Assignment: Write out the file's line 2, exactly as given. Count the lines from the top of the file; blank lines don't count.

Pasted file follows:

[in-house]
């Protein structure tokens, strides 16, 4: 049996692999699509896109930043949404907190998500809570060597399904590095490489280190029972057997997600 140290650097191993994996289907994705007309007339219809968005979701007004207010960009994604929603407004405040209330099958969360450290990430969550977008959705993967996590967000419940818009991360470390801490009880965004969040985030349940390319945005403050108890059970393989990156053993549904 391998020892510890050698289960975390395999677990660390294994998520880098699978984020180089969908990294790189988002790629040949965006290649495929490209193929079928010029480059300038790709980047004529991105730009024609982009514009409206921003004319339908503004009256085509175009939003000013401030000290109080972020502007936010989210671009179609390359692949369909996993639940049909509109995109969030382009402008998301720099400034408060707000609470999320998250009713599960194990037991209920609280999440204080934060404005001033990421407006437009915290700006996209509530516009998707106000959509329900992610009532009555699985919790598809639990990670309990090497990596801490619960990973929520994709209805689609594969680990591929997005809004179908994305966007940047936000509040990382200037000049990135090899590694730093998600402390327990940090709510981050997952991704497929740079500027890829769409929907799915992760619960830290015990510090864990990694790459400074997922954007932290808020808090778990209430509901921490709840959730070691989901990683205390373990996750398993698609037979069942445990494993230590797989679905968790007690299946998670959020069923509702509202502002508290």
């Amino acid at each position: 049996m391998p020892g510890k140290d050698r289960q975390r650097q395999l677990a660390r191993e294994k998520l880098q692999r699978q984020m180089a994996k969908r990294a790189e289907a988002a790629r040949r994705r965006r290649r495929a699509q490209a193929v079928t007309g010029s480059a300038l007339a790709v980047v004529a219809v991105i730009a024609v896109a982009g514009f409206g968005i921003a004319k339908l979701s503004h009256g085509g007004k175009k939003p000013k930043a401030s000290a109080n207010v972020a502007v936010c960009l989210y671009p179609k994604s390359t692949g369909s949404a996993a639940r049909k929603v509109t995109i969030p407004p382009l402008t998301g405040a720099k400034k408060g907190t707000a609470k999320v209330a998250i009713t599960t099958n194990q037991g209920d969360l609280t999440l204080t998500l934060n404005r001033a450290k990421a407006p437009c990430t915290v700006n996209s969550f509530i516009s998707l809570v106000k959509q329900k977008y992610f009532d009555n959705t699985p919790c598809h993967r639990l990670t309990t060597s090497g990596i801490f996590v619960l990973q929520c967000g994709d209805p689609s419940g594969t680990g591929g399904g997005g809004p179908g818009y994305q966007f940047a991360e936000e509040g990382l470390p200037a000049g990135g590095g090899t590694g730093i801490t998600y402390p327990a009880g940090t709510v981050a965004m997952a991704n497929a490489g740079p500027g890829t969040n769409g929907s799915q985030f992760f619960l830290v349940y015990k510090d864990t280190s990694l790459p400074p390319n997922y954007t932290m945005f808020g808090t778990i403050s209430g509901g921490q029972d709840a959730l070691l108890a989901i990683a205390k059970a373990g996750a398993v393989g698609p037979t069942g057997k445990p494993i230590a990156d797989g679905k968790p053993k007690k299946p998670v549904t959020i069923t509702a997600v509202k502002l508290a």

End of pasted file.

């Protein structure tokens, strides 16, 4: 049996692999699509896109930043949404907190998500809570060597399904590095490489280190029972057997997600 140290650097191993994996289907994705007309007339219809968005979701007004207010960009994604929603407004405040209330099958969360450290990430969550977008959705993967996590967000419940818009991360470390801490009880965004969040985030349940390319945005403050108890059970393989990156053993549904 391998020892510890050698289960975390395999677990660390294994998520880098699978984020180089969908990294790189988002790629040949965006290649495929490209193929079928010029480059300038790709980047004529991105730009024609982009514009409206921003004319339908503004009256085509175009939003000013401030000290109080972020502007936010989210671009179609390359692949369909996993639940049909509109995109969030382009402008998301720099400034408060707000609470999320998250009713599960194990037991209920609280999440204080934060404005001033990421407006437009915290700006996209509530516009998707106000959509329900992610009532009555699985919790598809639990990670309990090497990596801490619960990973929520994709209805689609594969680990591929997005809004179908994305966007940047936000509040990382200037000049990135090899590694730093998600402390327990940090709510981050997952991704497929740079500027890829769409929907799915992760619960830290015990510090864990990694790459400074997922954007932290808020808090778990209430509901921490709840959730070691989901990683205390373990996750398993698609037979069942445990494993230590797989679905968790007690299946998670959020069923509702509202502002508290």